Hillary Clinton said recently she’s “not sure’’ why young people have overwhelmingly supported her Democratic primary opponent, Bernie Sanders. Poll after poll has shown 18-to-29-year-olds flocking to the Vermont senator, sometimes at a rate of more than four-to-one.
But don’t tell that to Clinton’s most ardent student supporters.
Michael Kikukawa, the outreach captain of Harvard Students for Hillary, says the two camps are split fairly evenly on campus.
“When we had Harvard College Democrats shuttle up to New Hampshire to canvass, we had about equal, if not more students from Harvard than the Bernie Sanders campaign,’’ Kikukawa said. If Facebook is any metric, Sanders supporters outnumber Clinton’s crew by about 25 percent.
Less than a week before the Tuesday primary, the Clinton campaign released a list of campaign leaders on 14 different Massachusetts colleges. Those who spoke Thursday with Boston.com said they had made up their minds before Clinton even officially announced she was running, or soon thereafter.
They don’t point to one singular issue as a deciding factor, rather Clinton’s collective platform as the reason for their decision.
“She has the best way to deal with these issues, rather than the best way to sound about these issues,’’ Kikukawa said, highlighting Clinton’s education reform, racial equality, and foreign policy plans.
“People are excited about the Sanders campaign,’’ he said. “But when people read a little bit more about their platforms, they realize they’re both trying to tackle the same issues but from different directions.’’
At Clinton’s alma mater, Hannah Lindow, president of Wellesley Students for Hillary, said she supports the former secretary of state because she’s the most qualified to actually affect the change she seeks.
Lindow said that, from her view, most people on campus are still undecided, with Clinton supporters a “close second,’’ and a “vocal minority’’ of Sanders supporters. Indeed, the Wellesley Students for Hillary Facebook page had more than double the “likes’’ of Wellesley Students for Bernie.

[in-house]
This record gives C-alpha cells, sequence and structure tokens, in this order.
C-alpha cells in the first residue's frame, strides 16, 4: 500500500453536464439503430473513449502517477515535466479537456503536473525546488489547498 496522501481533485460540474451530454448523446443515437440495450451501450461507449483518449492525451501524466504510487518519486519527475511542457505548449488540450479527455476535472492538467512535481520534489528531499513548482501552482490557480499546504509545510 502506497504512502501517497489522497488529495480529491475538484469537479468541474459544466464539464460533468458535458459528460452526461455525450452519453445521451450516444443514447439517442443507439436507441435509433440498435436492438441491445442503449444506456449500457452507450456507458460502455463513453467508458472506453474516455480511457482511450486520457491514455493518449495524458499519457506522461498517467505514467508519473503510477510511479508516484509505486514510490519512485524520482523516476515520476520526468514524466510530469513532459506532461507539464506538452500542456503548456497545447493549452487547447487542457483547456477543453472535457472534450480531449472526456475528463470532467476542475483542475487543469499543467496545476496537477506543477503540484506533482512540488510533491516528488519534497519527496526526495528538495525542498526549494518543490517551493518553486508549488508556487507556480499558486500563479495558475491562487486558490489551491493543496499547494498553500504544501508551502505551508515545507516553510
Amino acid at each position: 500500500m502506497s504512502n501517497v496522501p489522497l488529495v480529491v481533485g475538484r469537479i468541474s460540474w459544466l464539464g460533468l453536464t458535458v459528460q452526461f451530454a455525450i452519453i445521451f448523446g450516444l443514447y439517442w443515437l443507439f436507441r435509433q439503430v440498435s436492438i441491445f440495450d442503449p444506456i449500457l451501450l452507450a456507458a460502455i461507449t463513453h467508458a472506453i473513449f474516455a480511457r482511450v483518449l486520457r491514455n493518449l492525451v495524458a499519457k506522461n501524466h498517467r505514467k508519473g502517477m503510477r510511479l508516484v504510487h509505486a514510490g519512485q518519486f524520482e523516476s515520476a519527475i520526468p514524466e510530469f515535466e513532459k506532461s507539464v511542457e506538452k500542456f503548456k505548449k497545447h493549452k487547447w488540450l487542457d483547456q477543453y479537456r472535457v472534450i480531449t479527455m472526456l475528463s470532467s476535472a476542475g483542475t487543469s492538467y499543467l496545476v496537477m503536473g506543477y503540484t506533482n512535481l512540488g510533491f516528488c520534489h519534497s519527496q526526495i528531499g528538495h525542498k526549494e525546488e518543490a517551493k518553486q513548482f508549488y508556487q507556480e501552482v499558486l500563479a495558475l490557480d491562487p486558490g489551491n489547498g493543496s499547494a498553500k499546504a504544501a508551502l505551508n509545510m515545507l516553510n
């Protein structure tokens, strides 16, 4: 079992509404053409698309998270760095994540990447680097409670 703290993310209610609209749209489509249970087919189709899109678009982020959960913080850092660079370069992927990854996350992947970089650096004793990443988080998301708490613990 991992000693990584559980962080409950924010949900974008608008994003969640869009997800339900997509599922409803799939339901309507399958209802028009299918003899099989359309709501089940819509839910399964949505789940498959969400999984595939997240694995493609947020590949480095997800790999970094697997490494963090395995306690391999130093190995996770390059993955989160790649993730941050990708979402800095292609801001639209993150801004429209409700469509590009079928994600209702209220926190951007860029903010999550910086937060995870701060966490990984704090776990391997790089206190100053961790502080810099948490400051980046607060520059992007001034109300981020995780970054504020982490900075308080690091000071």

She added that she thinks the media however tends to focus in on the Sanders supporters, particularly feminists who support the Vermont senator.
“I am a young feminist and I still think that Hillary is the best person to advance those issues,’’ Lindow said.
“Hillary is held to a higher standard,’’ she added, noting that Sanders “benefits from being able to yell and wave his arms,’’ while Clinton would be harshly criticized if she did the same thing.
James Cody, president of Boston College Students for Hillary, said he decided to get involved within a month after Clinton announced her candidacy. He said he was in New Hampshire when she announced her plan to address higher education costs, an issue that is of course pertinent to him.
Cody said his chapter is very active on campus, canvassing locally and recruiting new members.
Despite BC Students for Sanders’ more than two-to-one advantage on Facebook, he doesn’t feel outnumbered by Sanders supporters. From his experience coordinating with groups at Boston University, Tufts, Brandeis, Harvard, and Northeastern, Cody said it was the same way.
In the northwest corner of the state, Williams College’s Students for Hillary president, Meghana Vunnamadala, described Clinton’s support as “growing.’’
“The more we do, the more people get on the bandwagon,’’ she said, adding that “people are really looking at the policies’’ at the small liberal arts school. Vunnamadala — who said she was inspired by Clinton’s visits as First Lady to help people, ignored by their own government, in remote India — acknowledged they had a ways to go. Ephs for Bernie outnumbers Williams Students for Hillary 209 to 57 on Facebook.
Each of Clinton’s campus leaders said they’re all focused on getting-out-the-vote efforts, canvassing through the weekend, in preparation of this coming Tuesday’s primary.
With recent polls showing the Democratic race in Massachusetts within the margin of error, Clinton’s student backers will be hoping their estimates are more true than the generation-gap precedent in past states.